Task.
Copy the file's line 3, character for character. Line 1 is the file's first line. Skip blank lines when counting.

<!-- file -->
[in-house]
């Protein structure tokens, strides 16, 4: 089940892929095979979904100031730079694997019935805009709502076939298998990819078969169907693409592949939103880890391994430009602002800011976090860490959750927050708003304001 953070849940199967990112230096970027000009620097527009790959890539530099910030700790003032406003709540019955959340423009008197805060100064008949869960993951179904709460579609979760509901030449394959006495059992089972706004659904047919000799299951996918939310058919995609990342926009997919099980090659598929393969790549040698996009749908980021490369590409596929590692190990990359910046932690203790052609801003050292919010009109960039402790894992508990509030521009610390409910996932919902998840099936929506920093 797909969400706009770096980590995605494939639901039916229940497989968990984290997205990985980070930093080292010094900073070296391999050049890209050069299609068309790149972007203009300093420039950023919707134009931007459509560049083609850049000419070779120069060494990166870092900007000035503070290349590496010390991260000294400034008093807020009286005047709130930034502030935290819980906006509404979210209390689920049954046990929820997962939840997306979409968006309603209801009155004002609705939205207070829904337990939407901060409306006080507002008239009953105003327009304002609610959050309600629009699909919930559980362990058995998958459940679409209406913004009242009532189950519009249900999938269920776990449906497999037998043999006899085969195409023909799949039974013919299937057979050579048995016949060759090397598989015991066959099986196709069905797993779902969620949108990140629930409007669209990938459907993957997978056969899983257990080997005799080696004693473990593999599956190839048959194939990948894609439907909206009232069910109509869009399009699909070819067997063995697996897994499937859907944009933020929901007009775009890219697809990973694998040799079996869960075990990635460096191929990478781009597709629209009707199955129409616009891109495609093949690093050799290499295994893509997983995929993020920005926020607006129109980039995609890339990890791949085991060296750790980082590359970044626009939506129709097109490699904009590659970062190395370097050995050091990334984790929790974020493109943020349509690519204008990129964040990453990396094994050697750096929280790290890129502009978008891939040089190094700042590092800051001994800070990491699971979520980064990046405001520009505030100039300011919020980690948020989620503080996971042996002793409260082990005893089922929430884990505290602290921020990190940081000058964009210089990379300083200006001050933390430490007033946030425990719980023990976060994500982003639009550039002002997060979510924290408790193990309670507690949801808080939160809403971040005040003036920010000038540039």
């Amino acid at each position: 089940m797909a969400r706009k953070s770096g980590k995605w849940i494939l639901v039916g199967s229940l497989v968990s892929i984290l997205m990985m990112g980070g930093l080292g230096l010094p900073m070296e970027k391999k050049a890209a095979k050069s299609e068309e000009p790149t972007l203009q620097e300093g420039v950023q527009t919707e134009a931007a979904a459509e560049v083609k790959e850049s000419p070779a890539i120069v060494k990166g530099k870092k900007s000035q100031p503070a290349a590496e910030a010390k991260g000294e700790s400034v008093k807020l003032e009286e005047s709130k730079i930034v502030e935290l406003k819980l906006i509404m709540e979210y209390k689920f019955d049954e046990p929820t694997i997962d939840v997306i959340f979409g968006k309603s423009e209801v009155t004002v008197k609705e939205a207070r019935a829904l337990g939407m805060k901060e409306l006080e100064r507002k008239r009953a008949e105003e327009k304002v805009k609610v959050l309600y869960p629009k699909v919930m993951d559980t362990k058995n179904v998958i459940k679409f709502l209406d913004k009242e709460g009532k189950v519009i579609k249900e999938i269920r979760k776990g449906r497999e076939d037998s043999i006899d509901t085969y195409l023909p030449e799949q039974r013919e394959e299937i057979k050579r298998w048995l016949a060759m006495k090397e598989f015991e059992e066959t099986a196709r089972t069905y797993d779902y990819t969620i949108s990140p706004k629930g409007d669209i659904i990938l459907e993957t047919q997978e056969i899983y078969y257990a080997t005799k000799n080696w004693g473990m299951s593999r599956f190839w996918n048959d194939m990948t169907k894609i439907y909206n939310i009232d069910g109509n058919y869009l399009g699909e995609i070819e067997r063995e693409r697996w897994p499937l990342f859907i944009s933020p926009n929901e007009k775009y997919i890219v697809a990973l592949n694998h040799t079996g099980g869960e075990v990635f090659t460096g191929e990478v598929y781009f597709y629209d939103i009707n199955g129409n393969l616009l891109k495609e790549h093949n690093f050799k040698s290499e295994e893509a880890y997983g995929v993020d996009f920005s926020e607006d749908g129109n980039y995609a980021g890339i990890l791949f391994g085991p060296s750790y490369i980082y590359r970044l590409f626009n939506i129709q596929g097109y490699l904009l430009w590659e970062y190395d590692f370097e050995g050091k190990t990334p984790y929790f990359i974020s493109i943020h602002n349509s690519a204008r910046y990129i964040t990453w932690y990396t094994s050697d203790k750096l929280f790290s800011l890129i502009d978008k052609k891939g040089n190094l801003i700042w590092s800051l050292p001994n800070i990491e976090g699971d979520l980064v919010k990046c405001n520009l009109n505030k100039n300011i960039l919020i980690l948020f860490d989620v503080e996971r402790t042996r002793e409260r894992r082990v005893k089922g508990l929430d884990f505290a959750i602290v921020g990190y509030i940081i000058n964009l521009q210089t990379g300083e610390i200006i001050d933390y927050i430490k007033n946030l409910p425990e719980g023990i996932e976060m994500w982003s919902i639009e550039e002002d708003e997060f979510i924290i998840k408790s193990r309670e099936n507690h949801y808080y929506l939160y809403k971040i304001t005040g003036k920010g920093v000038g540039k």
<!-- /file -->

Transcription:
């Amino acid at each position: 089940m797909a969400r706009k953070s770096g980590k995605w849940i494939l639901v039916g199967s229940l497989v968990s892929i984290l997205m990985m990112g980070g930093l080292g230096l010094p900073m070296e970027k391999k050049a890209a095979k050069s299609e068309e000009p790149t972007l203009q620097e300093g420039v950023q527009t919707e134009a931007a979904a459509e560049v083609k790959e850049s000419p070779a890539i120069v060494k990166g530099k870092k900007s000035q100031p503070a290349a590496e910030a010390k991260g000294e700790s400034v008093k807020l003032e009286e005047s709130k730079i930034v502030e935290l406003k819980l906006i509404m709540e979210y209390k689920f019955d049954e046990p929820t694997i997962d939840v997306i959340f979409g968006k309603s423009e209801v009155t004002v008197k609705e939205a207070r019935a829904l337990g939407m805060k901060e409306l006080e100064r507002k008239r009953a008949e105003e327009k304002v805009k609610v959050l309600y869960p629009k699909v919930m993951d559980t362990k058995n179904v998958i459940k679409f709502l209406d913004k009242e709460g009532k189950v519009i579609k249900e999938i269920r979760k776990g449906r497999e076939d037998s043999i006899d509901t085969y195409l023909p030449e799949q039974r013919e394959e299937i057979k050579r298998w048995l016949a060759m006495k090397e598989f015991e059992e066959t099986a196709r089972t069905y797993d779902y990819t969620i949108s990140p706004k629930g409007d669209i659904i990938l459907e993957t047919q997978e056969i899983y078969y257990a080997t005799k000799n080696w004693g473990m299951s593999r599956f190839w996918n048959d194939m990948t169907k894609i439907y909206n939310i009232d069910g109509n058919y869009l399009g699909e995609i070819e067997r063995e693409r697996w897994p499937l990342f859907i944009s933020p926009n929901e007009k775009y997919i890219v697809a990973l592949n694998h040799t079996g099980g869960e075990v990635f090659t460096g191929e990478v598929y781009f597709y629209d939103i009707n199955g129409n393969l616009l891109k495609e790549h093949n690093f050799k040698s290499e295994e893509a880890y997983g995929v993020d996009f920005s926020e607006d749908g129109n980039y995609a980021g890339i990890l791949f391994g085991p060296s750790y490369i980082y590359r970044l590409f626009n939506i129709q596929g097109y490699l904009l430009w590659e970062y190395d590692f370097e050995g050091k190990t990334p984790y929790f990359i974020s493109i943020h602002n349509s690519a204008r910046y990129i964040t990453w932690y990396t094994s050697d203790k750096l929280f790290s800011l890129i502009d978008k052609k891939g040089n190094l801003i700042w590092s800051l050292p001994n800070i990491e976090g699971d979520l980064v919010k990046c405001n520009l009109n505030k100039n300011i960039l919020i980690l948020f860490d989620v503080e996971r402790t042996r002793e409260r894992r082990v005893k089922g508990l929430d884990f505290a959750i602290v921020g990190y509030i940081i000058n964009l521009q210089t990379g300083e610390i200006i001050d933390y927050i430490k007033n946030l409910p425990e719980g023990i996932e976060m994500w982003s919902i639009e550039e002002d708003e997060f979510i924290i998840k408790s193990r309670e099936n507690h949801y808080y929506l939160y809403k971040i304001t005040g003036k920010g920093v000038g540039k």